Republicans slam WEC administrator over audit findings, group of election officials defend agency
MADISON, Wis. (CBS 58) -- Republican lawmakers are demanding the state elections commission start making changes at their agency over decisions they made during the COVID-19 pandemic, but it could be awhile before that happens.
A Legislative audit report that reviewed the 2020 election states the Wisconsin Elections Commission must adopt rules in order to continue policies regarding missing information on absentee envelopes and ballot drop boxes.
But that might be difficult because of the divide on the commission, which consists of three Democrats and three Republicans. In order to enact an administrative rule, the commission needs four votes. If the vote falls along party lines, no action is taken by the agency.
Meagan Wolfe, WEC's administrator, testified to lawmakers on the Joint Audit Committee that the commission is planning to discuss the audit's recommendations during a Dec. 1 meeting.
Republican Rep. John Macco slammed Wolfe for the commission not meeting earlier to review the audit, a decision Wolfe has no control over.
The agency's chairwoman, Ann Jacobs, is the only one who can schedule a meeting. Last week, Jacobs sent a letter to the co-chairs on the committee saying commissioners can't attend to discuss the audit because they wanted to wait until they meet next month.
"I find it absolutely repugnant that no one could show up," said Macco. "I just find this whole thing a joke today, and you have done nothing to lay my fears and concerns."
Wolfe also expressed frustration that auditors did not allow the agency or its staff to review the audit before it was released, an unusual move since the audit bureau typically allows time for individuals to respond.
During testimony, Wolfe said she wants auditors to fix errors in their report since they didn't allow her to submit feedback before it was published.
"The audit as publish today has factual errors because we were not afforded the opponent to review or respond to the report before it was issued," Wolfe said.
A section in the report Wolfe took aim at was about the agency's ability to obtain voting records through the Electronic Registration Information Center (ERIC). The nonprofit flags voters who may have moved, and Wolfe said the report claims the state missed opportunities to gather that data.
"That is just factually inaccurate and that's something that needs to be corrected, because that's being perpetuated by others that are intending to undermine the credibility of our democracy," said Wolfe.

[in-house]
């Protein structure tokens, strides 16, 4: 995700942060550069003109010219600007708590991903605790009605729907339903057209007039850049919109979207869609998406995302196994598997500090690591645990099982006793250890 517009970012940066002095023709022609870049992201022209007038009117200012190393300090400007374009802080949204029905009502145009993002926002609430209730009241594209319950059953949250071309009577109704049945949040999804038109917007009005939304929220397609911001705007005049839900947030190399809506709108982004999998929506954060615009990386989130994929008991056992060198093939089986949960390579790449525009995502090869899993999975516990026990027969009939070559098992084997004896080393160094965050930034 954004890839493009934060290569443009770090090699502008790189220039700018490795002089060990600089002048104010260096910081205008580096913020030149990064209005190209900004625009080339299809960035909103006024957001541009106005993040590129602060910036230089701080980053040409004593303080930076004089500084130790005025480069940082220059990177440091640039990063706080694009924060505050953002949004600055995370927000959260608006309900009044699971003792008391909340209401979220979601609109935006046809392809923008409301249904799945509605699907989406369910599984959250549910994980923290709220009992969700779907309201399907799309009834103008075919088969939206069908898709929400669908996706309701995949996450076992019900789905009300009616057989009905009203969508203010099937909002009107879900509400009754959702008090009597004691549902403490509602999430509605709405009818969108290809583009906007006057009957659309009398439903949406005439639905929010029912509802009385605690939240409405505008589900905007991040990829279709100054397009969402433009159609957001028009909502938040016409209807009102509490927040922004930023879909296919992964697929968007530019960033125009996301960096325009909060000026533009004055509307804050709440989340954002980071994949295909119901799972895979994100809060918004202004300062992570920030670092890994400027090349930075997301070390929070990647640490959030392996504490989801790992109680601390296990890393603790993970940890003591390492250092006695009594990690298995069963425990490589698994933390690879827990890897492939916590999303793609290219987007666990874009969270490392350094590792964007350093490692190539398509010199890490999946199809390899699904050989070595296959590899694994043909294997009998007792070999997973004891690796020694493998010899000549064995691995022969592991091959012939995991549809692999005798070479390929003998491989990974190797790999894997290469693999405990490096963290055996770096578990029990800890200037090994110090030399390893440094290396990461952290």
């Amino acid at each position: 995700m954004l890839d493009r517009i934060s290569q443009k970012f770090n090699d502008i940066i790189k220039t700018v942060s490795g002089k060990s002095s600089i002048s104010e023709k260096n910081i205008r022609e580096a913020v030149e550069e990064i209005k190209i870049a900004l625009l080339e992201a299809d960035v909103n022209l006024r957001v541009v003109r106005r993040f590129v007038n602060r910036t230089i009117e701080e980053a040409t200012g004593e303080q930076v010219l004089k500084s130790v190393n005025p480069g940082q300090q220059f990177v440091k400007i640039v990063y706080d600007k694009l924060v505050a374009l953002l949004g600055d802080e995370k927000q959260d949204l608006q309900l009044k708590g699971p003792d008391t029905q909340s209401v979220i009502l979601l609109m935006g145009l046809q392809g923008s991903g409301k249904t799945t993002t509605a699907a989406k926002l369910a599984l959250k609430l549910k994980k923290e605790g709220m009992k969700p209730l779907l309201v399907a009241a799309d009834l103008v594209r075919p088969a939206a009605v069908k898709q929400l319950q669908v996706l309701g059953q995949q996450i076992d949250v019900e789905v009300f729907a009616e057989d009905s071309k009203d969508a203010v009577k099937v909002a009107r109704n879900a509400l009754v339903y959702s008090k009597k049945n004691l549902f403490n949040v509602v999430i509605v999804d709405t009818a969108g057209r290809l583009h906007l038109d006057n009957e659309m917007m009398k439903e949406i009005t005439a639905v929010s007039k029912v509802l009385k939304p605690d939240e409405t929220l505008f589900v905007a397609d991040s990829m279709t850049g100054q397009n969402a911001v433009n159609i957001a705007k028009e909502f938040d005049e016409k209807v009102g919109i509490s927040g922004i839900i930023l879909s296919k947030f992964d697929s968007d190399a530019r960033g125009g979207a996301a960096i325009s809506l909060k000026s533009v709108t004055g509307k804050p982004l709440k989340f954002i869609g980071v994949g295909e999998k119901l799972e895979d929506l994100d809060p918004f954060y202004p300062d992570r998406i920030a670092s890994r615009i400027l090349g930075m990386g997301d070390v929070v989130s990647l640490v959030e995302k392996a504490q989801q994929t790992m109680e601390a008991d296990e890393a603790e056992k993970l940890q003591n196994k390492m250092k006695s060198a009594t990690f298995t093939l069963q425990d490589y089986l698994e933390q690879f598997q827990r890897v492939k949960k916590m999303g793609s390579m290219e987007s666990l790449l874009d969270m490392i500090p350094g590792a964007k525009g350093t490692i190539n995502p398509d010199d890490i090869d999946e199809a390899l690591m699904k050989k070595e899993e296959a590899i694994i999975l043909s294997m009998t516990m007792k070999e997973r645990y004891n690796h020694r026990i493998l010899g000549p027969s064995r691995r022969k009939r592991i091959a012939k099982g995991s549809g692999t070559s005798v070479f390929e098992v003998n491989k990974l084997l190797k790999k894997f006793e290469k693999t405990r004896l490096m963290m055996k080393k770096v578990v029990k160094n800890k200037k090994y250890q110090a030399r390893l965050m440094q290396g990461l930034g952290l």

Rep. Mark Born (R-Beaver Dam) took aim at Wolfe's comments that the report was flawed.
"I don't see where there are major problems with this audit," Born said.
Wolfe said, "We should all want this to be an accurate record of the election, and I guess I'm taken aback that folks are so appalled that I would dare question that."
Support for Wolfe
On Monday, a bipartisan group of over 50 election officials sent a letter to Assembly Speaker Robin Vos in support of Wolfe, after some Republicans have asked her to resign over the agency's decisions during the pandemic.
The letter was from the nonpartisan Center for Election Innovation and Research.
"It seems that some, unhappy with an election that has been upheld and verified by members of both parties, and judges appointed by both parties, for over a year, now seek to tarnish her good name in an attempt to bully her into resigning," officials wrote in the letter.
Vos and other Republicans have asked Wolfe to step down after Racine County officials allege cases of voter fraud in a Mount Pleasant nursing home, and a nonpartisan audit recommended dozens of changes to improve how elections are run.
The audit also revealed there was no widespread voter fraud in the 2020 presidential election, a claim former President Donald Trump continues to falsely state.
In the letter, officials slam Vos for wanting to eliminate WEC and have elected officials run it instead after Republicans created the commission in 2016.
It also notes that it was Republicans who abolished the Government Accountability Board, the group in charge of elections before it was eliminated, after Republicans believed they were unfairly treating former Governor Scott Walker.
"As you know, you championed the creation of the WEC, replacing the Government Accountability Board, and you and your fellow legislators dictated the exact structure and terms of the agency. And it has performed admirably," the letter states.